This is the best book on grace that I’ve ever read - before I even reached page 10, my eyes welled with tears at Max Lucado’s beautiful portrayal of God’s grace in his page-turning book Grace: More Than We Deserve, Greater Than We Imagine.  Once I started, I couldn’t put it down.
Grace is a common religious term, but have we settled for a wimpy grace? Max Lucado urges us to remember that grace is more verb than noun, more present than past, not just something that happened but something that happens. He says, “Grace is simply another word for God’s tumbling, rumbling reservoir of strength and protection. It comes at us not occasionally or miserly but constantly and aggressively, wave upon wave.”  (p.99)
Grace is comprised of 12 chapters painting a multi-faceted picture of grace through artfully portrayed Bible stories, life stories, examples and sprinkles of Scripture from a variety of modern translations.  A Reader’s Guide in the back of the book consists of searching Bible passages, Bible study questions, discussion questions, and prayer.
In the first chapter, Lucado shows how grace shapes us, changes us, transforms us, but it doesn’t happen overnight.  It comes in fits and spurts with periodic breakthroughs. “Grace comes after you. It rewires you. From insecure to God secure. From regret-riddled to better-because-of-it. From afraid-to-die to ready-to-fly. Grace is the voice that calls us to change and then gives us the power to pull it off.” (p. 8)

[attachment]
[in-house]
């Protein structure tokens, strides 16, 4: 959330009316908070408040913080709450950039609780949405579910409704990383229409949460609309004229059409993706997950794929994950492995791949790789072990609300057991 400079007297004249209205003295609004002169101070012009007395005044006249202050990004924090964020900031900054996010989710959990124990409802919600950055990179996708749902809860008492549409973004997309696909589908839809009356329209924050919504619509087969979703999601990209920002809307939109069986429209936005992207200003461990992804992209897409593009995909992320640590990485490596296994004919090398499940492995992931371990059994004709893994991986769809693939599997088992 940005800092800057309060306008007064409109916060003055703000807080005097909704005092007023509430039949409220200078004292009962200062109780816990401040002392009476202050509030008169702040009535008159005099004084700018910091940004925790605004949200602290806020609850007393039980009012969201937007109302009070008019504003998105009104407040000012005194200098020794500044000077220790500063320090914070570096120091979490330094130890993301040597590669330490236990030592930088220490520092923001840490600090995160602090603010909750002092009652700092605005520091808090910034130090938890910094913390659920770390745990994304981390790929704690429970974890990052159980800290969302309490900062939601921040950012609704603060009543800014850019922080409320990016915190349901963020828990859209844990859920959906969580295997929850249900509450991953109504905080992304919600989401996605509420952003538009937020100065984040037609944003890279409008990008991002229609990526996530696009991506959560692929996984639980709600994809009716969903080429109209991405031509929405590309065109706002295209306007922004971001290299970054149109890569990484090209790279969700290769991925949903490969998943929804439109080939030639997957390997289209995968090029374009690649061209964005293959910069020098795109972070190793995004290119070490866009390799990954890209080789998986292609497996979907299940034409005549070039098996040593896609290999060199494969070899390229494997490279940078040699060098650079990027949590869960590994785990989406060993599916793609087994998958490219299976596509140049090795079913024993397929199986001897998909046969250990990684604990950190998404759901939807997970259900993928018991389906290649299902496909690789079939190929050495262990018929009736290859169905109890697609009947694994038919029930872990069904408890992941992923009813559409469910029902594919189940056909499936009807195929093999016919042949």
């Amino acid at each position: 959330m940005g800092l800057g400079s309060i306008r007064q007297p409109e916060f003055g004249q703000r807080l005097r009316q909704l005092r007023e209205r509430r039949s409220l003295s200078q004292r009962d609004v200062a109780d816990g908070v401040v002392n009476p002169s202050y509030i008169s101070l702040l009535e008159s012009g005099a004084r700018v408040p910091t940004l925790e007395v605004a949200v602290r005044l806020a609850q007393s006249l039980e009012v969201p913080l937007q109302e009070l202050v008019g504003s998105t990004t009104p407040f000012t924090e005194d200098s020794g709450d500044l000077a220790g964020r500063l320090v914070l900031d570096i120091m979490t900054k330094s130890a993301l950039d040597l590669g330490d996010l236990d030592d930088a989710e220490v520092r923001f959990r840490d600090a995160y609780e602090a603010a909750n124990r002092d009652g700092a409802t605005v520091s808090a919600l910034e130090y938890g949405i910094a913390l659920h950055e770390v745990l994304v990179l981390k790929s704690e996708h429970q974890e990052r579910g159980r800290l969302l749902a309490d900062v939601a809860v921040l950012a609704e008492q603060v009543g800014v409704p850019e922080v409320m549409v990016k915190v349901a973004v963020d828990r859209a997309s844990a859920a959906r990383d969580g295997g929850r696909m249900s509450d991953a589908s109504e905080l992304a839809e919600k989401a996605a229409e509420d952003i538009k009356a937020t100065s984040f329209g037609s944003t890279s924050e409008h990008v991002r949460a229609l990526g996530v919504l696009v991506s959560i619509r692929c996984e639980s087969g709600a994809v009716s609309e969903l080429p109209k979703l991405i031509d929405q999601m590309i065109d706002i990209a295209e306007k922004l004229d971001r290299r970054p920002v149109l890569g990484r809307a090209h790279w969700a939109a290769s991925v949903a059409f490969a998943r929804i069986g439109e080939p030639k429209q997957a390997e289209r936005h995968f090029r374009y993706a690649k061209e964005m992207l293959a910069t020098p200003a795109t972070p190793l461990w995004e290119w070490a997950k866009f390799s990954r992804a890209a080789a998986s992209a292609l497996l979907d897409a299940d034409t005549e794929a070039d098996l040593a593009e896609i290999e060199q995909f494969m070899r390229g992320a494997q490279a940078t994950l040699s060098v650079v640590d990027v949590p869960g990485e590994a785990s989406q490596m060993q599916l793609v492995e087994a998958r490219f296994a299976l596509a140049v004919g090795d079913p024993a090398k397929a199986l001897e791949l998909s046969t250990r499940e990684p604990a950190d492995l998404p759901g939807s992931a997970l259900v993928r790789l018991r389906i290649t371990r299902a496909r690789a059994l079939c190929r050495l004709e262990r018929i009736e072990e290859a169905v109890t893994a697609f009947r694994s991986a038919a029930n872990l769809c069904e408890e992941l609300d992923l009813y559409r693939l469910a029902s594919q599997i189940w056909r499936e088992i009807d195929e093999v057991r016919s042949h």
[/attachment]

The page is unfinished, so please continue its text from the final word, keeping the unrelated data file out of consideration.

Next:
In the following chapters, Lucado wants us to understand grace from different angles. God stoops lovingly to give us a grace that frees us and changes us.  He exchanged our punishment for the righteousness of Jesus, giving us the credit for His perfection.
Grace isn’t granted based on doing more or being more.  God works wonders with our messes. Grace conquers fear. Grace helps us forgive. Grace chooses and adopts us and gives us assurance of heaven.
Grace doesn’t stop with us.  The grace-given give grace. “Grace is not blind. It sees the hurt full well. But grace chooses to see God’s forgiveness even more.” (p. 61)
This book is for the one who is wounded, or never feels good enough, or messed up too much, or fluctuates between devoted strength and floundering weakness, or for someone who just wants a better understanding of how rich and immense God’s grace is.

Disclaimer: I received a complimentary copy of this book from Thomas Nelson Publishing in exchange for my honest review.

1 comment:

  1. a book for me.. .. I get it mixed up the Holy Spirit sometimes but at times I call it grace too.
    Grace does wonderful things, it has changed me and shaped me, and I feel God is ever present more so than ever before.